Since the July 26 listing, real estate agent Timo Rivetti said he’s been contacted by at least five developers with hopes for mixed-use projects, and has been in conversation with parties interested in conserving the land. He said he’s advising developers of limitations, but said the land would be a “gold mine” that he said could sell for $10 million if it had development potential.

“If it were developable, it would be sold tomorrow with a cash deal, done,” agent Rivetti said.

Issues with access and zoning have stymied the final sale of the parcel when it’s been in escrow at least twice before with a higher price tag, according to Debbie McNear Seigworth, a member of the McNear family, who said the city’s general plan designation also interrupted the family’s original vision to install a brick factory on the property.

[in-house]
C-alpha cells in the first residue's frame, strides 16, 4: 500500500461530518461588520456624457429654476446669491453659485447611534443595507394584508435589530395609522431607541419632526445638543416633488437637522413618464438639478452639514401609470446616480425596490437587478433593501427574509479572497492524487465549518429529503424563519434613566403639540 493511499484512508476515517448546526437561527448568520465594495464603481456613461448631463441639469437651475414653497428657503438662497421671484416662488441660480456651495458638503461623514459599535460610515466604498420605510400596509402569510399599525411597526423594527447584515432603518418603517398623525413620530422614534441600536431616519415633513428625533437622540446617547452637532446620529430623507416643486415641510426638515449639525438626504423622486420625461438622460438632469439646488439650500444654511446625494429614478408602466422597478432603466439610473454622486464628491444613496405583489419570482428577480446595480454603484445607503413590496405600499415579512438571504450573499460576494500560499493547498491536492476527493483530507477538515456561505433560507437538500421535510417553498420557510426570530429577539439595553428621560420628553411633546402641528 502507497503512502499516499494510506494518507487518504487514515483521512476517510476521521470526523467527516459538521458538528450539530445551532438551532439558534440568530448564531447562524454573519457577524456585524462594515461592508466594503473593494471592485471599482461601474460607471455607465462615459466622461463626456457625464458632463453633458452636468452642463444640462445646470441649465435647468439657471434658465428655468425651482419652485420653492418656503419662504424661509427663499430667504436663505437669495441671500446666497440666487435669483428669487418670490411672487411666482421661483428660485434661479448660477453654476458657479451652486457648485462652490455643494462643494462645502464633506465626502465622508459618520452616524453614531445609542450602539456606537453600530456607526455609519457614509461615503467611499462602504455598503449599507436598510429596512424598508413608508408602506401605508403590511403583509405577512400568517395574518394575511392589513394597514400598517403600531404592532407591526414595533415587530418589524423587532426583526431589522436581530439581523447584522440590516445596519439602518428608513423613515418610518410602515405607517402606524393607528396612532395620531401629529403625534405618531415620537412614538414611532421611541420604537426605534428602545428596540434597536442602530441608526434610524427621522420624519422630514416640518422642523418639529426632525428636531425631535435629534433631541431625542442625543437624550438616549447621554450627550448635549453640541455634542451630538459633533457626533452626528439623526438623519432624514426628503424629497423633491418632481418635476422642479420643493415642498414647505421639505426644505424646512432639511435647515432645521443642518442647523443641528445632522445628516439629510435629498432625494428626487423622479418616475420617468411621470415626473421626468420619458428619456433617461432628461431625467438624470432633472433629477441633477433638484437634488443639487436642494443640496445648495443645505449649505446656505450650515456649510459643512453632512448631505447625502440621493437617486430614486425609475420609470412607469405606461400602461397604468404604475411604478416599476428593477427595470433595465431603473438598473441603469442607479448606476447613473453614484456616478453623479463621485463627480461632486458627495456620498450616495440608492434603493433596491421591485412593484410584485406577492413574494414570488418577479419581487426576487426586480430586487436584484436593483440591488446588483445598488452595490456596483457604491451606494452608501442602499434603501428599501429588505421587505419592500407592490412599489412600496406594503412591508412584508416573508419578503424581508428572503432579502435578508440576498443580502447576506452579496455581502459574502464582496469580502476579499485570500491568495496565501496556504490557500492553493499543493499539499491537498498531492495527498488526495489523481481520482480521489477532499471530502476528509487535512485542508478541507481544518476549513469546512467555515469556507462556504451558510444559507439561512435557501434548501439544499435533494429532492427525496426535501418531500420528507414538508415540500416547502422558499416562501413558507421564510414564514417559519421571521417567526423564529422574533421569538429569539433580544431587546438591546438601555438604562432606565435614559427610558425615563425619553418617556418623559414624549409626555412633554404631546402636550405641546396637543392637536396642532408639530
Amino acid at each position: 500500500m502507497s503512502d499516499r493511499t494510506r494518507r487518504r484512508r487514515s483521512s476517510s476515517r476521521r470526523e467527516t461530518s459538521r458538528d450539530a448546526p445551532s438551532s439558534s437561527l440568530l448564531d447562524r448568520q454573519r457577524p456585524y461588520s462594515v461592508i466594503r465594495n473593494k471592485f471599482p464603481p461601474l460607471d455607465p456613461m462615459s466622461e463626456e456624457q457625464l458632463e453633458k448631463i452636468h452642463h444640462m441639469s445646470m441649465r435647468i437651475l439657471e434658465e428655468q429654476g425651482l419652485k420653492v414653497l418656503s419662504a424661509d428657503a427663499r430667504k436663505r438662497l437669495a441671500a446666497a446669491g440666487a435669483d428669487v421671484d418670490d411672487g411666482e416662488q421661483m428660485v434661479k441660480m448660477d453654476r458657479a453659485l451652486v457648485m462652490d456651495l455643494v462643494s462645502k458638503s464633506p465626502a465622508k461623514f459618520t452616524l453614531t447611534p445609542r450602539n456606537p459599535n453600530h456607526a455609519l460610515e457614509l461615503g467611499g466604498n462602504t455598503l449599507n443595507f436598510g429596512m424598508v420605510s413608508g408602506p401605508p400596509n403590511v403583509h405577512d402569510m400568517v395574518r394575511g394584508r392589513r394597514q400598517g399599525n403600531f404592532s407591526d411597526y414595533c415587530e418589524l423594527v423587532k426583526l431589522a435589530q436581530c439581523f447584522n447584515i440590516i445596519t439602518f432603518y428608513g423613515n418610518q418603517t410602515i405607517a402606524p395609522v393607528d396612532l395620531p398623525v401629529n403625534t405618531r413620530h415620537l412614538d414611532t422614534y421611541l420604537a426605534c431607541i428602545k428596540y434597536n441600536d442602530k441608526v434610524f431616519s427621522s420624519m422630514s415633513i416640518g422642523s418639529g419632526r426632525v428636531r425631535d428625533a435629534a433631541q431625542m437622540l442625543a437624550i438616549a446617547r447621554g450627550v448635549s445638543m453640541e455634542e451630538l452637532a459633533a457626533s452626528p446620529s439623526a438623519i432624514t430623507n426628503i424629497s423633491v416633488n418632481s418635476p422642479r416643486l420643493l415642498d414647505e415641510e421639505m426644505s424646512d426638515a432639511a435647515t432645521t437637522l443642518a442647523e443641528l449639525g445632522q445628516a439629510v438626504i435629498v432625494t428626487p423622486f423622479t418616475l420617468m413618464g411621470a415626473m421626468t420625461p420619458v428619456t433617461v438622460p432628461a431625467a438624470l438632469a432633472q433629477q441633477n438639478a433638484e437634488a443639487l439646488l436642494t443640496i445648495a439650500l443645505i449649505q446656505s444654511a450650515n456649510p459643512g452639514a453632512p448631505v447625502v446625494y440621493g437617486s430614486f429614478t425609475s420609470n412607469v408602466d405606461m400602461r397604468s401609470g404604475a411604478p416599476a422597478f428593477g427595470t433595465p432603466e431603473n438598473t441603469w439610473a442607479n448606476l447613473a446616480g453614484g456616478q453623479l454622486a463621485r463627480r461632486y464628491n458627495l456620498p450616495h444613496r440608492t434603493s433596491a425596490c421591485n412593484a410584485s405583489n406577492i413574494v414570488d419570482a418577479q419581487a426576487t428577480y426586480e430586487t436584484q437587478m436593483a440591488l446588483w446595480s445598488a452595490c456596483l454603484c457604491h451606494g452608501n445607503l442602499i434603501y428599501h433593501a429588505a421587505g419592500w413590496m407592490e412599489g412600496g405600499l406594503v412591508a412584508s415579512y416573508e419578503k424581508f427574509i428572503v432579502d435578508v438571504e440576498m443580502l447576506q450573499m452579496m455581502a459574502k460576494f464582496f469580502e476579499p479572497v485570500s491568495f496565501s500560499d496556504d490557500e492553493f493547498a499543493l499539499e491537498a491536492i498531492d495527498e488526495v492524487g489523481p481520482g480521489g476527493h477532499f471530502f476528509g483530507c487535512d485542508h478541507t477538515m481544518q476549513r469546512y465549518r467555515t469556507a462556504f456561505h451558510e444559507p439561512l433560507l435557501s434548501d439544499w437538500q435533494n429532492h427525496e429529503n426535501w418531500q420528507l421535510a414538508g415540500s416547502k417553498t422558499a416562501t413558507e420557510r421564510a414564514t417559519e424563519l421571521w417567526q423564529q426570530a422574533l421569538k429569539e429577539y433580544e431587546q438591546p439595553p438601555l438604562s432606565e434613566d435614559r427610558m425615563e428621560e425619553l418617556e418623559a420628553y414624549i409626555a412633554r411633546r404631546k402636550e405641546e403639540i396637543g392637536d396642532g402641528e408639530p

Now, as the family is seeking to liquidate assets as family members age, they hope the land can be acquired for a park, she said. The city has at least twice before been in talks with the family about a potential purchase of the property, though a deal was never reached, according to Duiven.

“It doesn’t serve us well,” she said. “We’re not deriving any benefits off the property … If it sells, great. If it doesn’t, we’ll keep paying property taxes on it.”

The listing comes at a time when advocates are touting efforts to increase river access, with a recently-publicized update to Petaluma Water Ways, a vision of waterfront development including campgrounds, small watercraft access points, parks and more.